Can Behavioral Science Help Address Climate Change?
On Tuesday, President Obama issued an executive order to federal agencies, asking them to use behavioral science when developing programs to address key policy problems, including climate change. The goal with regard to climate change-related programs is to get the American people to do more to reduce their greenhouse gas emissions, chiefly by reducing energy consumption.
This isn’t a new idea. Last year the White House created the Social and Behavioral Sciences Team to test new ways to get citizens to change their behavior. So far, some efforts have been successful — such as a pop-up computer window to urge government workers to use double-sided printing — but many have failed.
With regards to energy consumption, studies have shown that people will reduce their energy use if they see that their neighbors are using less than they are. Opower has based their entire business model on this idea. The company uses insights based on behavioral science to influence consumers in small ways that make a big difference in aggregate. The idea is basically to give consumers better information on their energy consumption habits so they can take appropriate actions. After all, you can’t manage what you don’t measure.
Interestingly, according to Opower, the behavioral and social motivators have a stronger influence on behavior than providing customers with accurate data: they have found that real-time data helps, but what really works best is persuading people that they need to keep up with the crowd.
Take this famous experiment for example: it showed that asking hotel guests to reuse towels is largely ineffective. However, by instead suggesting to guests that most visitors do reuse towels, reuse rates went up by 30 percent. The same is true with energy consumption. If a note on your bill suggests that you are using more than the rest of the houses on your block, you are more likely to try to catch up. It’s peer pressure applied to positive outcomes.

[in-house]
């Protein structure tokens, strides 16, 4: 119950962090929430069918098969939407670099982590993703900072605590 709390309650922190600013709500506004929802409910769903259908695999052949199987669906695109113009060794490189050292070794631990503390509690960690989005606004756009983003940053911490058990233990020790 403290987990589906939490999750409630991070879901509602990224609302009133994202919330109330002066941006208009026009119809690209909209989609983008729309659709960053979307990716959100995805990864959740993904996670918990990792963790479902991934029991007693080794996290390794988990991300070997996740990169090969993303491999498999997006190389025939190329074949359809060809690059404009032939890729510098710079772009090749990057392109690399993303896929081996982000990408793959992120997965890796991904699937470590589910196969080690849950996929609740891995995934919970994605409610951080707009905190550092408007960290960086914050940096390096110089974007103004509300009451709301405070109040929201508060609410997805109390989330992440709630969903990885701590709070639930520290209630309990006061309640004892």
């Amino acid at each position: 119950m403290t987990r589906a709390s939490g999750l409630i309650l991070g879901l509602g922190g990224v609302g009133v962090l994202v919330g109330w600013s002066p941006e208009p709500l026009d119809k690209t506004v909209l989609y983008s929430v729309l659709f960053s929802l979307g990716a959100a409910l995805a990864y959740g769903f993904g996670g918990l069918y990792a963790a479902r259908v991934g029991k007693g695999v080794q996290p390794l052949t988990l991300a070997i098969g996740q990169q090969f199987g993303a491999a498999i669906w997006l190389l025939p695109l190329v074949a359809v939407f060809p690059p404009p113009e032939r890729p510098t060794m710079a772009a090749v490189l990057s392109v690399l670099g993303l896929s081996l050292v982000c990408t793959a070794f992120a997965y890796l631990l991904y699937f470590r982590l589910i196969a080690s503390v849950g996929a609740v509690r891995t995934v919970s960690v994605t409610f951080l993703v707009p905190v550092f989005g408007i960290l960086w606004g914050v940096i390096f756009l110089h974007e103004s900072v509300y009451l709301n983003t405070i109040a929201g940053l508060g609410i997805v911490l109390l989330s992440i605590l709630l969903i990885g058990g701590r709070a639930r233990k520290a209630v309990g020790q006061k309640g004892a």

Another way to influence consumer decisions is to use carbon labeling. According to a study published in Nature Climate Change, labeling products with the amount of greenhouse gases emitted during production, use, and disposal could have cross-border effects, influencing production and consumption choices around the world.
Examples of Past/Existing Initiatives
Cash for Clunkers was a federal program that offered a rebate to Americans that replace older and less efficient cars with newer ones. The benefit to consumers was immediate because the program was simple. You get rid of your car, you get the cash.
Other programs, like tax incentives for energy efficiency retrofits, have been less successful. There was too much friction built into the program: too many steps and procedures to disengage or ward off potential applicants.
Older government programs are also helping to reduce residential energy use. The Green Button Initiative makes it easy for consumers to download utility data from their utility’s website. Moreover, the deployment of smart meters has helped with providing more accurate energy consumption data.
The recent executive order will help spur flood insurance take-up rates. Public materials will be redesigned with behavioral science in mind to present flood insurance information more clearly. The White House Team is also working on strategies to increase energy efficiency in government buildings, increase access to renewable fuels in federal fleets, and encourage energy efficient appliance purchases.
Behavioral Science — A Part of the Solution
In the absence of policies that directly limit greenhouse gas emissions, programs based on behavioral science insights could be the next best option. Influencing consumer behaviors could have repercussions beyond individual consumption habits. Even small changes in consumer behavior could send a signal to producers and result in a changes to carbon-intensive production processes. But these programs based on behavioral science need to be easy to understand and easy to implement to be effective.